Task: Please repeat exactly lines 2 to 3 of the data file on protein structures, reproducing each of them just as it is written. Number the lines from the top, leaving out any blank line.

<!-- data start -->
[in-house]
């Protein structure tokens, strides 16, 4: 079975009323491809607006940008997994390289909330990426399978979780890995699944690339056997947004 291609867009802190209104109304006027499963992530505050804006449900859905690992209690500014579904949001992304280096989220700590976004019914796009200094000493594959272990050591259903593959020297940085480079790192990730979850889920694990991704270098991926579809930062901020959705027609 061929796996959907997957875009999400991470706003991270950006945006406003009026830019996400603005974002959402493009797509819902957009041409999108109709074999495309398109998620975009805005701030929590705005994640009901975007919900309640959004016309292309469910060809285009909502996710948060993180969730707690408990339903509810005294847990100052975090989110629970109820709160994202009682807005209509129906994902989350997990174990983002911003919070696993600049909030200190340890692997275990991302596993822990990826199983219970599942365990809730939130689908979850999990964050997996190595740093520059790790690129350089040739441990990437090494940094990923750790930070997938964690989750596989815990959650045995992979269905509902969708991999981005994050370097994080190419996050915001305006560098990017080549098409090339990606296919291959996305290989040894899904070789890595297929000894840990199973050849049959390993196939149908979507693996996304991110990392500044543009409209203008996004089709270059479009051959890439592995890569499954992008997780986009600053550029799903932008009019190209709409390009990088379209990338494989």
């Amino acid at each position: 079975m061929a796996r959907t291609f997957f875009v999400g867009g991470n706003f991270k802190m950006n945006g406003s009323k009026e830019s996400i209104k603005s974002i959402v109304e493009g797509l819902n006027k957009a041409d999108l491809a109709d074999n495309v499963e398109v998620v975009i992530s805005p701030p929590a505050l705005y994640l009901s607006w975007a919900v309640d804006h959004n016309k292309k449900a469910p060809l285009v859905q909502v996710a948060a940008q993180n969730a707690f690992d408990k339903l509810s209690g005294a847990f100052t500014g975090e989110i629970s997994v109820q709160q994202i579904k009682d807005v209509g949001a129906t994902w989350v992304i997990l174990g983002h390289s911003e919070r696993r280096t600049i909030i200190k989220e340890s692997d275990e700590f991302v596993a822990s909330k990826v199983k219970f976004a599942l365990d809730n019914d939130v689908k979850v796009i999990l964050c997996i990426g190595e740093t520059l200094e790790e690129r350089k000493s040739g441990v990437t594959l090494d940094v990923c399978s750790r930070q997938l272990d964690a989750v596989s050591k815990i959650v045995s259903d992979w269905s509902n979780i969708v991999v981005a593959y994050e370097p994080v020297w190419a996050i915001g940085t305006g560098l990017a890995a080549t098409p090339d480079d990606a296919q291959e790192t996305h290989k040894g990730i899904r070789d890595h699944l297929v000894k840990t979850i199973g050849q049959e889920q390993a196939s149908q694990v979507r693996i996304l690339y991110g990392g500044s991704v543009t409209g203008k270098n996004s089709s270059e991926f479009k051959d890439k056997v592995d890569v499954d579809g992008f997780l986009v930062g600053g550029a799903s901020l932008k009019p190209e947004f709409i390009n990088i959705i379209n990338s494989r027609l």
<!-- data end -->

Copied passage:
């Protein structure tokens, strides 16, 4: 079975009323491809607006940008997994390289909330990426399978979780890995699944690339056997947004 291609867009802190209104109304006027499963992530505050804006449900859905690992209690500014579904949001992304280096989220700590976004019914796009200094000493594959272990050591259903593959020297940085480079790192990730979850889920694990991704270098991926579809930062901020959705027609 061929796996959907997957875009999400991470706003991270950006945006406003009026830019996400603005974002959402493009797509819902957009041409999108109709074999495309398109998620975009805005701030929590705005994640009901975007919900309640959004016309292309469910060809285009909502996710948060993180969730707690408990339903509810005294847990100052975090989110629970109820709160994202009682807005209509129906994902989350997990174990983002911003919070696993600049909030200190340890692997275990991302596993822990990826199983219970599942365990809730939130689908979850999990964050997996190595740093520059790790690129350089040739441990990437090494940094990923750790930070997938964690989750596989815990959650045995992979269905509902969708991999981005994050370097994080190419996050915001305006560098990017080549098409090339990606296919291959996305290989040894899904070789890595297929000894840990199973050849049959390993196939149908979507693996996304991110990392500044543009409209203008996004089709270059479009051959890439592995890569499954992008997780986009600053550029799903932008009019190209709409390009990088379209990338494989």
């Amino acid at each position: 079975m061929a796996r959907t291609f997957f875009v999400g867009g991470n706003f991270k802190m950006n945006g406003s009323k009026e830019s996400i209104k603005s974002i959402v109304e493009g797509l819902n006027k957009a041409d999108l491809a109709d074999n495309v499963e398109v998620v975009i992530s805005p701030p929590a505050l705005y994640l009901s607006w975007a919900v309640d804006h959004n016309k292309k449900a469910p060809l285009v859905q909502v996710a948060a940008q993180n969730a707690f690992d408990k339903l509810s209690g005294a847990f100052t500014g975090e989110i629970s997994v109820q709160q994202i579904k009682d807005v209509g949001a129906t994902w989350v992304i997990l174990g983002h390289s911003e919070r696993r280096t600049i909030i200190k989220e340890s692997d275990e700590f991302v596993a822990s909330k990826v199983k219970f976004a599942l365990d809730n019914d939130v689908k979850v796009i999990l964050c997996i990426g190595e740093t520059l200094e790790e690129r350089k000493s040739g441990v990437t594959l090494d940094v990923c399978s750790r930070q997938l272990d964690a989750v596989s050591k815990i959650v045995s259903d992979w269905s509902n979780i969708v991999v981005a593959y994050e370097p994080v020297w190419a996050i915001g940085t305006g560098l990017a890995a080549t098409p090339d480079d990606a296919q291959e790192t996305h290989k040894g990730i899904r070789d890595h699944l297929v000894k840990t979850i199973g050849q049959e889920q390993a196939s149908q694990v979507r693996i996304l690339y991110g990392g500044s991704v543009t409209g203008k270098n996004s089709s270059e991926f479009k051959d890439k056997v592995d890569v499954d579809g992008f997780l986009v930062g600053g550029a799903s901020l932008k009019p190209e947004f709409i390009n990088i959705i379209n990338s494989r027609l």